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Helen E. Fernald papers


Held at: University of Pennsylvania: Penn Museum Archives [Contact Us]3260 South Street, Philadelphia, Pennsylvania, 19104-6324

This is a finding aid. It is a description of archival material held at the University of Pennsylvania: Penn Museum Archives. Unless otherwise noted, the materials described below are physically available in their reading room, and not digitally available through the web.

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Helen Elizabeth Fernald was born in 1891 in Baltimore, Maryland and died in 1964. Fernald attended high school in Amherst, Massachusetts where she graduated in 1910. Going on to receive her A.B. from Mount Holyoke in South Hadley, MA in 1914, Fernald was both an O.B.K. and Mary Lyon Scholar in Art and Archeology in Zoology. After graduation, Fernald attended art school at the Art Students League in New York City, from 1914-1915. While attending art school, Fernald worked as an artist and technician in the Department of Zoology at Columbia University. This position was held for three years, from 1915-1918. During this time, Fernald did her graduate work at Columbia Teachers’ College from 1916-1918. Then, from 1918-1921, Fernald became both an Instructor and Demonstrator in History of Art at Bryn Mawr College. During her three years at Bryn Mawr from 1918-1921, Fernald also did graduate work at the institution.

From 1921-1935 Fernald was an employee of The University Museum in Philadelphia, PA. From 1921-1925, she was the head of the Educational Department. From 1925-1930, Fernald was the Assistant Curator of Far Eastern Art and from 1930-1935, she was the Curator.

In the summer of 1921, Fernald traveled abroad to Italy, Switzerland, France, and England. Because of this, she was unable to start her new position at The University Museum until September as head docent. Much of her time was spent looking for Far Eastern art pieces for the museum’s collection. Once Fernald became the Assistant Curator of Far Eastern Art, she was sent to study in Museums and Private Collections in Paris, at the British Museum in London and attended the International Congress of Oriental Societies at Oxford in 1928. Fernald’s time was spent looking at collections, lecturing and writing. At this time, Fernald was a member of both the American Oriental Society and the Philadelphia Art Alliance. During this time in Paris, Fernald was searching for frescoes and visited many private collections, especially the collection of Mr. C.T. Loo. In April of 1929, Fernald was approved to go to China, and so, from June-December of 1929, she was sent by the museum to Japan, Korea, and China to study collections or conduct scientific research. Despite the summer heat, Fernald managed to have a successful trip for the museum.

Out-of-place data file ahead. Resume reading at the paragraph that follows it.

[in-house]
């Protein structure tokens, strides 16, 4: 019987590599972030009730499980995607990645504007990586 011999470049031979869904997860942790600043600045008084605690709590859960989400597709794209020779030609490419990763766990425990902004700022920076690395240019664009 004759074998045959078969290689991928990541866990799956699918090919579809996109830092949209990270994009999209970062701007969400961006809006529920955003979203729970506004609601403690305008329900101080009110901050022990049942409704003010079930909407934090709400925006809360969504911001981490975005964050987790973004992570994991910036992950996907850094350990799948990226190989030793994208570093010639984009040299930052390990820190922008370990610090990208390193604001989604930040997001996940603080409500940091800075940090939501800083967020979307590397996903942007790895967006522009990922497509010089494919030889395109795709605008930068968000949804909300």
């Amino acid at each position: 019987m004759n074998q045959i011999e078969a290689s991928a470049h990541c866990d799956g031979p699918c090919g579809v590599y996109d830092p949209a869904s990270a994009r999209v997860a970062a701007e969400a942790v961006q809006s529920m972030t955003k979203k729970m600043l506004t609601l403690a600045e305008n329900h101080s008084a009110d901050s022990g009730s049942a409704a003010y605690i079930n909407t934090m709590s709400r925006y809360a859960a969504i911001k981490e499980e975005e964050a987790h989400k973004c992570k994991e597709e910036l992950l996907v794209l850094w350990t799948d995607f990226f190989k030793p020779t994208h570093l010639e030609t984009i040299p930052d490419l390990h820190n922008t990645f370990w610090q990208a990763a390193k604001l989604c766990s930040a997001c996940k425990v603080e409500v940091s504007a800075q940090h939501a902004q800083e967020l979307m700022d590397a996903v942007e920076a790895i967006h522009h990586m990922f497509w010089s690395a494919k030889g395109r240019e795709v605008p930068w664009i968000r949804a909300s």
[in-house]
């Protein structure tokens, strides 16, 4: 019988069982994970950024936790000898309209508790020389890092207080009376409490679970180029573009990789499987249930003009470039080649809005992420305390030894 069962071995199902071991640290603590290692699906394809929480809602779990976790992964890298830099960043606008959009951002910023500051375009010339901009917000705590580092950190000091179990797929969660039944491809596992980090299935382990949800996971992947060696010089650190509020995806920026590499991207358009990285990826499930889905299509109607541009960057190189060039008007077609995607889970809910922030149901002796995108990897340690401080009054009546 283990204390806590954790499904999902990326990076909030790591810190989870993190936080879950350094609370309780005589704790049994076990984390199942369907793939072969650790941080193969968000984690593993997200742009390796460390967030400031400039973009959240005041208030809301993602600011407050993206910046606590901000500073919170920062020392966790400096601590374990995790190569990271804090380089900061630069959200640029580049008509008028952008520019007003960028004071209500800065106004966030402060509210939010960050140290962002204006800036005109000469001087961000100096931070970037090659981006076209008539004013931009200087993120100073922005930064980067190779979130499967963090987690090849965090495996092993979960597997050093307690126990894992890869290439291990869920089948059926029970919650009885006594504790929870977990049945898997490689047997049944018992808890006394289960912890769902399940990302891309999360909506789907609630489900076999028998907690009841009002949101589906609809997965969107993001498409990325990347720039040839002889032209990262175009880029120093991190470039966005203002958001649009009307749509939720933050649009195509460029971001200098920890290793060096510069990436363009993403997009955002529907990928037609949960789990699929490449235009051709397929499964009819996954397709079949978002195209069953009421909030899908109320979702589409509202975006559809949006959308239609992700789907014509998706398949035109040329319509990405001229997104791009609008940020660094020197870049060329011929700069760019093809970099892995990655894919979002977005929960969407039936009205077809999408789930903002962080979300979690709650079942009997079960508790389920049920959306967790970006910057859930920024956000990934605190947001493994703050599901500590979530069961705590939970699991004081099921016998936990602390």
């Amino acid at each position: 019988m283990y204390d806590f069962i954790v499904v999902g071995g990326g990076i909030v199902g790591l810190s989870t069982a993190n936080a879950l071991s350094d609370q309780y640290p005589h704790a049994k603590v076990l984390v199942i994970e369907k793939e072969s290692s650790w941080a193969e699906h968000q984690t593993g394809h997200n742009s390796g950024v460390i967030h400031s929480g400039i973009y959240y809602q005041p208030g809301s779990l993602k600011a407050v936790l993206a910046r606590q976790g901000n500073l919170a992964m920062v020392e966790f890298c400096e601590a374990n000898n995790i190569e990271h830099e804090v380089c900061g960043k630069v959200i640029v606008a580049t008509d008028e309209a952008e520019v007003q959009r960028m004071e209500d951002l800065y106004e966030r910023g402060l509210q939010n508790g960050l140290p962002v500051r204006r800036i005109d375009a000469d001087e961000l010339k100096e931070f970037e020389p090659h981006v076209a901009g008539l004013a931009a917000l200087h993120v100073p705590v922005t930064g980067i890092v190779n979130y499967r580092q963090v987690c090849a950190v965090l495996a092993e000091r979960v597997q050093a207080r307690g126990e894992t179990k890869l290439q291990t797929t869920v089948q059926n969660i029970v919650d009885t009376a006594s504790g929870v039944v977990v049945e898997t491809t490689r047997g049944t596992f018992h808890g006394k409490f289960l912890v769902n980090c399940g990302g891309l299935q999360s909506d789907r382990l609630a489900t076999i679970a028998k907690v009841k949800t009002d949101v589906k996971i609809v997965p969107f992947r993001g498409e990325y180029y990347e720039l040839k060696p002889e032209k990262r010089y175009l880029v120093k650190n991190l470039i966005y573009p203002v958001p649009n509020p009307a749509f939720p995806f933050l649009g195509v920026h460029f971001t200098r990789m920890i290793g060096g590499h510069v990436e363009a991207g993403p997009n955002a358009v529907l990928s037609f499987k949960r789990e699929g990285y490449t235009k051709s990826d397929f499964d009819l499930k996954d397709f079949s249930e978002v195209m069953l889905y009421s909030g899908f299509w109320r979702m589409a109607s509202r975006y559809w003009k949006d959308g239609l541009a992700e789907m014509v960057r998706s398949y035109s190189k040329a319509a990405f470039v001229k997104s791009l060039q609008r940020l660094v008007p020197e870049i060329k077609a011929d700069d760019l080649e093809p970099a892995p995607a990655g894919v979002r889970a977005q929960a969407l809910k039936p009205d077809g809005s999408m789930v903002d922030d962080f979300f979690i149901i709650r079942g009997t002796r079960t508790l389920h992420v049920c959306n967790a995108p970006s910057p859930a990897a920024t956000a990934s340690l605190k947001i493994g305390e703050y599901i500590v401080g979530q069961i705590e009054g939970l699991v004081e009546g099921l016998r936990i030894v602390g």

From 1932-1935, Fernald taught two courses at the museum: Series of seven Round Table Talks and Chinese Painting Seminar as well as teaching 23 lectures illustrated with lantern slides, called “Talks on Art Appreciation and History.” Upon leaving the museum in 1935, Fernald set out for Orlando, Florida where she corresponded with the museum sparingly for the next two years.

Fernald was most known for being a writer, art educator, painter, and lecturer and is remembered by numerous publications in The Museum Journal, various newspaper articles and reviews, lectures, and several books.

The Helen E. Fernald papers consist of two archival boxes of textual material of 0.8 linear feet. These boxes make of one series: correspondence, which are contained in eleven folders. The records have been compiled to and from Helen E. Fernald in chronological order.

The correspondence, dated from 1921-1937, consist primarily of letters to and from Helen E. Fernald regarding collections, lectures Fernald taught, articles she published, and her day-to-day activity while abroad as well as statements of expense accounts and receipts from abroad.

University of Pennsylvania: Penn Museum Archives
Finding Aid Author
Finding aid prepared by Gina Gariffo
Finding Aid Date

Collection Inventory

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